Applying to Medical SchoolPre-Med Academics

The Biggest Mistake You Can Make as a Premed

The single biggest mistake you can make as a pre-med is falling victim to the “perfect pre-med checklist.” Instead, tune out the noise and choose experiences that speak to you.

While there are plenty of possible mistakes you can make as a pre-med, avoiding this one in particular will spare you from having an unsteady foundation in your medical school application. So, what is the mistake?

Falling Victim to the “Perfect Pre-med Checklist”

We’ve all heard it, and most of us have seriously considered following it. There is no physical list, but if there were, it would contain some of the following:

  • Have hundreds of volunteer hours in a hospital
  • Have lots of research experience
  • Earn a 4.0 GPA
  • Be the president of several clubs

Sounds a little too good to be true, right? Those qualities are definitely impressive, but they are not the end all be all of perfect applications. In addition, those achievements are incredibly hard to get all at the same time! How can you spend so much time doing research, volunteering, and joining clubs, while also having enough time to study and earn a 4.0 GPA?! I’m not saying it hasn’t been done, but it is certainly a more challenging path to pursue. Just because you get those things doesn’t mean you’re a shoe-in for medical school. 

What I have come to learn is that approaching the pre-med years with a checklist in mind is a great way to end up with a pretty CV, but nothing to speak about passionately in an interview. 

Deviating From the Perfect Pre-Med Checklist Was the Best Decision I Made in College

I was once torn between two research positions. Both were clinical research roles, but one was directly in the hospital and looked a bit better on paper at first glance, while the other was less well known and the position responsibilities were a bit vague. However, the less flashy position involved working with a patient population I love and doing work that actively improved the lives of patients. Meanwhile, the flashier position involved work that largely benefited large research organizations rather than individual patients. 

Had I gone with the flashier position, I probably would have had a nice time and gained some valuable experience. Instead, I went with the less flashy one, and that job became the centerpoint of my college experience and my medical school application. The vagueness of the position’s responsibilities meant that I was able to choose the projects I was most interested in, and even create some of my own!

Looking back, the single best decision I made in college was choosing the job that didn’t fit the “perfect pre-med” checklist ideals. What may have seemed imperfect to others was just the right fit for me.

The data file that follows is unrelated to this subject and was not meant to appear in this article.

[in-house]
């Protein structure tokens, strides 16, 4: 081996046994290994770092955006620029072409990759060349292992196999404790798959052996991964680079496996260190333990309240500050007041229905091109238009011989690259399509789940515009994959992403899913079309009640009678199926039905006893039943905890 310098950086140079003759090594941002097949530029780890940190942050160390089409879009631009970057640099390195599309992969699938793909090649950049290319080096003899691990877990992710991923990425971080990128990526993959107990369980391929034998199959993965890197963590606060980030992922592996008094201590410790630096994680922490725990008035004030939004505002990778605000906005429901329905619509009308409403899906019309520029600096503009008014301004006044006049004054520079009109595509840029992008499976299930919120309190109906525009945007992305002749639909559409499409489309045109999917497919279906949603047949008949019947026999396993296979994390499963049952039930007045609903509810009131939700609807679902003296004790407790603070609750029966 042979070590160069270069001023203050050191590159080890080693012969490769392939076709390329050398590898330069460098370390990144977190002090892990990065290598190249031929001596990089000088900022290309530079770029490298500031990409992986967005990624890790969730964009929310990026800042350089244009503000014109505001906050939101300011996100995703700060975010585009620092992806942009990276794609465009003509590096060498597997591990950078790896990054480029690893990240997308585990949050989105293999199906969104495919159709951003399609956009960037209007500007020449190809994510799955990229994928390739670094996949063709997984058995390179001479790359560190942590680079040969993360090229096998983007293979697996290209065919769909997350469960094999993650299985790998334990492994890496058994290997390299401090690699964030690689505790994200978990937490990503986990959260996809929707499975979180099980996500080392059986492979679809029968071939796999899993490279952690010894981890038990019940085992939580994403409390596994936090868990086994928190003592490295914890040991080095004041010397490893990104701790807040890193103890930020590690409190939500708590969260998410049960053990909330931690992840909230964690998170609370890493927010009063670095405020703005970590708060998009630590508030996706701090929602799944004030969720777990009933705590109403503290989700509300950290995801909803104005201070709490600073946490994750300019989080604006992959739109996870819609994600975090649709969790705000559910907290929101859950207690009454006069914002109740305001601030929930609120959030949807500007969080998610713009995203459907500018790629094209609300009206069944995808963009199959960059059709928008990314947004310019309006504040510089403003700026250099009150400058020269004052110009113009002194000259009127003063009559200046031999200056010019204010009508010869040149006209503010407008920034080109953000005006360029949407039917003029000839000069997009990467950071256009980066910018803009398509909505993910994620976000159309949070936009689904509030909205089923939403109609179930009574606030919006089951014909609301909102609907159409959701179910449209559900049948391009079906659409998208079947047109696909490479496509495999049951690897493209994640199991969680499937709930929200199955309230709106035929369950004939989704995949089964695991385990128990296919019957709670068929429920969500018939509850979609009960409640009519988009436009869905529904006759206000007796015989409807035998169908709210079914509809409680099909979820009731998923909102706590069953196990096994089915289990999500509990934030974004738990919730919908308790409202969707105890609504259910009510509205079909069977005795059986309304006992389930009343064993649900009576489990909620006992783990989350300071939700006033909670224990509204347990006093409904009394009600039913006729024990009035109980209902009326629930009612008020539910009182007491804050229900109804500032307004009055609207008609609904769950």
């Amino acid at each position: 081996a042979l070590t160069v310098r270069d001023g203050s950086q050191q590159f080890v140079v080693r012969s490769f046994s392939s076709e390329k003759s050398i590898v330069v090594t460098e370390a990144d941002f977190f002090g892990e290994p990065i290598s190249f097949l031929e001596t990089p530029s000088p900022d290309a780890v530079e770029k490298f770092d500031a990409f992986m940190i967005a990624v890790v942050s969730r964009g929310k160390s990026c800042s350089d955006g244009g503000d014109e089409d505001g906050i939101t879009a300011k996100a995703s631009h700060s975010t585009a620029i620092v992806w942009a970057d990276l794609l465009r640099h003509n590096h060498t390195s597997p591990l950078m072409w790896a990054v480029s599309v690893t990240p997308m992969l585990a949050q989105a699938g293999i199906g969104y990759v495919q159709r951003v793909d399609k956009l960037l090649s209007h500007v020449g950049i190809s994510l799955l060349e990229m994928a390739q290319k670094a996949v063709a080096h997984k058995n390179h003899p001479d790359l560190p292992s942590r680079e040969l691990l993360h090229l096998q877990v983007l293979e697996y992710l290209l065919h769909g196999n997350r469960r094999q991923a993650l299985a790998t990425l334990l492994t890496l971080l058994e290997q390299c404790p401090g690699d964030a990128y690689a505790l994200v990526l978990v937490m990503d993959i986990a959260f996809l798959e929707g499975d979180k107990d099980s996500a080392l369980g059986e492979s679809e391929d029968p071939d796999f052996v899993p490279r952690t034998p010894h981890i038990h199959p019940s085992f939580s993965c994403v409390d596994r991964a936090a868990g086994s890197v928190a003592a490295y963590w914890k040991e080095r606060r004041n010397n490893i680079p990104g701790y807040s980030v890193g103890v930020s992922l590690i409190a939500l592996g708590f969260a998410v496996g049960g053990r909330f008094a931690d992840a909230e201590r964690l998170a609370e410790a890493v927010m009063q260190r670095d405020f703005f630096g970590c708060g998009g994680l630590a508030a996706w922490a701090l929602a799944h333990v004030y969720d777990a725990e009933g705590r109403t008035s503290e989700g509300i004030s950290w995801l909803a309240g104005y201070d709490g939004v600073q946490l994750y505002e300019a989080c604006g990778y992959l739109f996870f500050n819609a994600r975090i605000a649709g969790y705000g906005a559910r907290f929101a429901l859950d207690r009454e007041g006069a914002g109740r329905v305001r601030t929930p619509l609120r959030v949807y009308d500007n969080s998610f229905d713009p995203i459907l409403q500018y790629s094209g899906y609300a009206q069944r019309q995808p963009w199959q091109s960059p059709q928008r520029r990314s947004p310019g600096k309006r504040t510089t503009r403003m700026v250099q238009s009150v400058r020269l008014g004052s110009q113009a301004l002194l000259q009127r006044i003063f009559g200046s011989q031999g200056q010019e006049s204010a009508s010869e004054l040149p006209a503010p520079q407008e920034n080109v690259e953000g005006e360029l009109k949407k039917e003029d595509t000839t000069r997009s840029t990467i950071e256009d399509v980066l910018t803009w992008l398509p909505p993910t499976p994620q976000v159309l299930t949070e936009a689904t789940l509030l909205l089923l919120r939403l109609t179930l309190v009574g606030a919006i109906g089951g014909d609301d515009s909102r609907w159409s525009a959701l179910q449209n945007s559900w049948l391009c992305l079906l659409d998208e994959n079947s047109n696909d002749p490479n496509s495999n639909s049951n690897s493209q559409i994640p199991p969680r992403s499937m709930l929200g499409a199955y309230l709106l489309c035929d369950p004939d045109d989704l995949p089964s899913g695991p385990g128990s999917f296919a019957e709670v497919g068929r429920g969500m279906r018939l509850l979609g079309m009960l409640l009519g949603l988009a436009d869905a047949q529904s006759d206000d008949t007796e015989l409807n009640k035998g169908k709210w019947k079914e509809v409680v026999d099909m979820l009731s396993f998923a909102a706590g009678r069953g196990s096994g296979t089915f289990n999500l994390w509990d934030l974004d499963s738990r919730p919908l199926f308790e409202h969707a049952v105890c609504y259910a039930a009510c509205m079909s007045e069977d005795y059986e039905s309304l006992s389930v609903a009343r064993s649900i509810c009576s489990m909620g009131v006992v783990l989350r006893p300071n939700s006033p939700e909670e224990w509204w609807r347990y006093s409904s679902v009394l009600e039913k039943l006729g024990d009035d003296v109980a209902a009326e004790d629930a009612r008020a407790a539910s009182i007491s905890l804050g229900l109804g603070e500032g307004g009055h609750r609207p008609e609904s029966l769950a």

Tune Out the Noise & Choose Experiences That Speak to You

While it is good to have a stand-out application on paper, that paper isn’t the thing caring for patients years from now, you are. So as you navigate your path and make decisions about how to spend your time, do your best to tune out the noise. There will be many who tell you “this would look good on your application/resume” or “that won’t benefit you at all, do this instead.” When those times come, remember that an incredible lived experience that you love to talk about can be more important that an impressive achievement that you barely enjoyed working toward.

If you need help preparing to apply to medical school, the admissions advisors over at MedSchoolCoach have helped thousands of students achieve their dreams. Schedule a free consultation and see if their application advising services are right for you. 

Olivia Brumfield

Olivia Brumfield is a 3rd year medical student at Harvard Medical School where she is pursuing her interests in pediatric neurology and getting involved in her class as the Vice President of Student Services! Before medical school, Olivia studied Neuroscience and American Sign Language at the University of Rochester (located in her hometown of Rochester, NY), two passions that she continues to explore in her medical school journey. Since beginning her clinical year, she has become involved in research exploring fetal brain development and healthcare access for children born with hearing differences. In her spare time she enjoys spending time with classmates and family, trying new foods, and working with aspiring medical students.

Related Articles

Back to top button